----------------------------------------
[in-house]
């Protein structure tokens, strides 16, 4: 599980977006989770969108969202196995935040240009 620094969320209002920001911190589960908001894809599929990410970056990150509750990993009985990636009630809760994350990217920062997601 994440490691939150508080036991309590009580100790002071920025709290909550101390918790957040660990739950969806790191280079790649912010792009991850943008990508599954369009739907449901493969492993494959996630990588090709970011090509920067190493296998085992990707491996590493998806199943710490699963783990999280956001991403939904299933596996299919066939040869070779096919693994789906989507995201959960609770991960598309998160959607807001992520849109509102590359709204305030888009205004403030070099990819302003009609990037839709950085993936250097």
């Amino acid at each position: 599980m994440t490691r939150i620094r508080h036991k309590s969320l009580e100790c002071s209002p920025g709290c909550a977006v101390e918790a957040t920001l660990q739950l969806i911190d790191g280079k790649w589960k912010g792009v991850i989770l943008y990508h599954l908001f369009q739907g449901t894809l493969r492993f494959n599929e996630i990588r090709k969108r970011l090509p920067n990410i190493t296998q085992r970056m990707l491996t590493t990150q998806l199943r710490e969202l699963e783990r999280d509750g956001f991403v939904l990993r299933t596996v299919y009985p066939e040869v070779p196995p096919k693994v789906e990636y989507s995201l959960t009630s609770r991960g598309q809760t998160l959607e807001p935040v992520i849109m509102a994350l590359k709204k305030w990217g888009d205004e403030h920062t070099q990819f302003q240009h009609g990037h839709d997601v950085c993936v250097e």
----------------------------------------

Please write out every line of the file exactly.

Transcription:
[in-house]
């Protein structure tokens, strides 16, 4: 599980977006989770969108969202196995935040240009 620094969320209002920001911190589960908001894809599929990410970056990150509750990993009985990636009630809760994350990217920062997601 994440490691939150508080036991309590009580100790002071920025709290909550101390918790957040660990739950969806790191280079790649912010792009991850943008990508599954369009739907449901493969492993494959996630990588090709970011090509920067190493296998085992990707491996590493998806199943710490699963783990999280956001991403939904299933596996299919066939040869070779096919693994789906989507995201959960609770991960598309998160959607807001992520849109509102590359709204305030888009205004403030070099990819302003009609990037839709950085993936250097």
């Amino acid at each position: 599980m994440t490691r939150i620094r508080h036991k309590s969320l009580e100790c002071s209002p920025g709290c909550a977006v101390e918790a957040t920001l660990q739950l969806i911190d790191g280079k790649w589960k912010g792009v991850i989770l943008y990508h599954l908001f369009q739907g449901t894809l493969r492993f494959n599929e996630i990588r090709k969108r970011l090509p920067n990410i190493t296998q085992r970056m990707l491996t590493t990150q998806l199943r710490e969202l699963e783990r999280d509750g956001f991403v939904l990993r299933t596996v299919y009985p066939e040869v070779p196995p096919k693994v789906e990636y989507s995201l959960t009630s609770r991960g598309q809760t998160l959607e807001p935040v992520i849109m509102a994350l590359k709204k305030w990217g888009d205004e403030h920062t070099q990819f302003q240009h009609g990037h839709d997601v950085c993936v250097e």